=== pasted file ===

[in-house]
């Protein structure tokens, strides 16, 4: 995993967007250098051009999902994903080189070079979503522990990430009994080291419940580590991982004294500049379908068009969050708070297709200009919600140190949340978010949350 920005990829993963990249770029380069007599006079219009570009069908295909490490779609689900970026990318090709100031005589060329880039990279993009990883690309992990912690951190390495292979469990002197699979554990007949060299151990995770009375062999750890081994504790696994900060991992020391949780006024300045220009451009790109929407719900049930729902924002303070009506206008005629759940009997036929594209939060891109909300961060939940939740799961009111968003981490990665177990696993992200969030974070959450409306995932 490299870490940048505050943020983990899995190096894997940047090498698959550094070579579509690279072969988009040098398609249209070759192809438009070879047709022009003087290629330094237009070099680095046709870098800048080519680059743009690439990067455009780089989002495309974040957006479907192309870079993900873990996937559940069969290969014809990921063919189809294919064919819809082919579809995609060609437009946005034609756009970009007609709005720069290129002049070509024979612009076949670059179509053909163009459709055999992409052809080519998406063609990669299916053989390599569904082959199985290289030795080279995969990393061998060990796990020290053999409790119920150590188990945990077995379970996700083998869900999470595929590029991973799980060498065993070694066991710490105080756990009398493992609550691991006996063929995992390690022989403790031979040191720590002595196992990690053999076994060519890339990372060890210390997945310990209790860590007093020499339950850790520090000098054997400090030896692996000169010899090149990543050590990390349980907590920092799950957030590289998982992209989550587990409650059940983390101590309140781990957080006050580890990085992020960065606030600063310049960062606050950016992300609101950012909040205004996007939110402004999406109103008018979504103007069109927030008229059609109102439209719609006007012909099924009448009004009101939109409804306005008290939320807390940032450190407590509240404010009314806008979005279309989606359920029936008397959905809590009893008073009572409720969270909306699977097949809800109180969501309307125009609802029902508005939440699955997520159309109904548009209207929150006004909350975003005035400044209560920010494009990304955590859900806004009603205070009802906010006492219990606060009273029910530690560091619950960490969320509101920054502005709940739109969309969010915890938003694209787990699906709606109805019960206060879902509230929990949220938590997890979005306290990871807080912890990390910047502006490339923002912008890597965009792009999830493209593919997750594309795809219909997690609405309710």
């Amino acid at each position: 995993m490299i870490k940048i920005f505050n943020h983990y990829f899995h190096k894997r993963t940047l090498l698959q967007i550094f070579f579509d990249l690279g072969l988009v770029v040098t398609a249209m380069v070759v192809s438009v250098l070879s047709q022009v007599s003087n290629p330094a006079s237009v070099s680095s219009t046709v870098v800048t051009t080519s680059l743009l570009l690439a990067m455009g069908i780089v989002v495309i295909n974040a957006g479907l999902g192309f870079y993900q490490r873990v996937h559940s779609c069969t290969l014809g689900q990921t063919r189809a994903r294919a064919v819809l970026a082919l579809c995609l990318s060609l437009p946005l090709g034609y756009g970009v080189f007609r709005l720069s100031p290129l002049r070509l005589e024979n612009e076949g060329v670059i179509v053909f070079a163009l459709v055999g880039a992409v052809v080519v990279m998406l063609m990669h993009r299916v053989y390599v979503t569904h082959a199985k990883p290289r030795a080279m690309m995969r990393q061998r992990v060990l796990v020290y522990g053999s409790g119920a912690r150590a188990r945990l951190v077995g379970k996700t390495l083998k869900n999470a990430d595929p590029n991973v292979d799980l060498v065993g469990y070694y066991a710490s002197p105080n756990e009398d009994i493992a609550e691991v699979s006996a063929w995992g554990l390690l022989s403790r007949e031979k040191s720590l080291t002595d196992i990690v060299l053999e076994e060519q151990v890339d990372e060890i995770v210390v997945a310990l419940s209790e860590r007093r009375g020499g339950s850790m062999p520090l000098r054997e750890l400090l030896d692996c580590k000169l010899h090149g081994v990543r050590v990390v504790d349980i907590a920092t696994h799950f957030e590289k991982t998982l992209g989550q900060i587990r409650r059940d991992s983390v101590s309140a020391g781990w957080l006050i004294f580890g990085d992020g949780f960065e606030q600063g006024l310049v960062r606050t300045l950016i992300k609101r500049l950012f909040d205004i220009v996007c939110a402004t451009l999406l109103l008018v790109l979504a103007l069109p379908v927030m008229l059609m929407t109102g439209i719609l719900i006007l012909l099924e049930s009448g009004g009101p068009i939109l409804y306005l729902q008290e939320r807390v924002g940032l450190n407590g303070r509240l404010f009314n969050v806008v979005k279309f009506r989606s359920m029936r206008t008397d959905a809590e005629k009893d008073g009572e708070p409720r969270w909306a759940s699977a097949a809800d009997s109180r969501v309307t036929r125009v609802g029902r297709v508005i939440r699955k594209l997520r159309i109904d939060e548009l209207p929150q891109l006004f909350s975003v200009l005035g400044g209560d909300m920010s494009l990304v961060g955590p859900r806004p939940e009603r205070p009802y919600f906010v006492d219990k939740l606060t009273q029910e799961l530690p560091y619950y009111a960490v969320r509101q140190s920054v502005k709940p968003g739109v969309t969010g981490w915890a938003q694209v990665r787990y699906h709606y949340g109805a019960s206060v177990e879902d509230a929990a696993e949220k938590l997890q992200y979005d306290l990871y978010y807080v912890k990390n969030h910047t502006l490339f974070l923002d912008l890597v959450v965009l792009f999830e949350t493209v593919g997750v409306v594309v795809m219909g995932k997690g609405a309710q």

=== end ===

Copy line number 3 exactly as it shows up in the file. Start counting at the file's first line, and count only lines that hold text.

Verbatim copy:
């Amino acid at each position: 995993m490299i870490k940048i920005f505050n943020h983990y990829f899995h190096k894997r993963t940047l090498l698959q967007i550094f070579f579509d990249l690279g072969l988009v770029v040098t398609a249209m380069v070759v192809s438009v250098l070879s047709q022009v007599s003087n290629p330094a006079s237009v070099s680095s219009t046709v870098v800048t051009t080519s680059l743009l570009l690439a990067m455009g069908i780089v989002v495309i295909n974040a957006g479907l999902g192309f870079y993900q490490r873990v996937h559940s779609c069969t290969l014809g689900q990921t063919r189809a994903r294919a064919v819809l970026a082919l579809c995609l990318s060609l437009p946005l090709g034609y756009g970009v080189f007609r709005l720069s100031p290129l002049r070509l005589e024979n612009e076949g060329v670059i179509v053909f070079a163009l459709v055999g880039a992409v052809v080519v990279m998406l063609m990669h993009r299916v053989y390599v979503t569904h082959a199985k990883p290289r030795a080279m690309m995969r990393q061998r992990v060990l796990v020290y522990g053999s409790g119920a912690r150590a188990r945990l951190v077995g379970k996700t390495l083998k869900n999470a990430d595929p590029n991973v292979d799980l060498v065993g469990y070694y066991a710490s002197p105080n756990e009398d009994i493992a609550e691991v699979s006996a063929w995992g554990l390690l022989s403790r007949e031979k040191s720590l080291t002595d196992i990690v060299l053999e076994e060519q151990v890339d990372e060890i995770v210390v997945a310990l419940s209790e860590r007093r009375g020499g339950s850790m062999p520090l000098r054997e750890l400090l030896d692996c580590k000169l010899h090149g081994v990543r050590v990390v504790d349980i907590a920092t696994h799950f957030e590289k991982t998982l992209g989550q900060i587990r409650r059940d991992s983390v101590s309140a020391g781990w957080l006050i004294f580890g990085d992020g949780f960065e606030q600063g006024l310049v960062r606050t300045l950016i992300k609101r500049l950012f909040d205004i220009v996007c939110a402004t451009l999406l109103l008018v790109l979504a103007l069109p379908v927030m008229l059609m929407t109102g439209i719609l719900i006007l012909l099924e049930s009448g009004g009101p068009i939109l409804y306005l729902q008290e939320r807390v924002g940032l450190n407590g303070r509240l404010f009314n969050v806008v979005k279309f009506r989606s359920m029936r206008t008397d959905a809590e005629k009893d008073g009572e708070p409720r969270w909306a759940s699977a097949a809800d009997s109180r969501v309307t036929r125009v609802g029902r297709v508005i939440r699955k594209l997520r159309i109904d939060e548009l209207p929150q891109l006004f909350s975003v200009l005035g400044g209560d909300m920010s494009l990304v961060g955590p859900r806004p939940e009603r205070p009802y919600f906010v006492d219990k939740l606060t009273q029910e799961l530690p560091y619950y009111a960490v969320r509101q140190s920054v502005k709940p968003g739109v969309t969010g981490w915890a938003q694209v990665r787990y699906h709606y949340g109805a019960s206060v177990e879902d509230a929990a696993e949220k938590l997890q992200y979005d306290l990871y978010y807080v912890k990390n969030h910047t502006l490339f974070l923002d912008l890597v959450v965009l792009f999830e949350t493209v593919g997750v409306v594309v795809m219909g995932k997690g609405a309710q």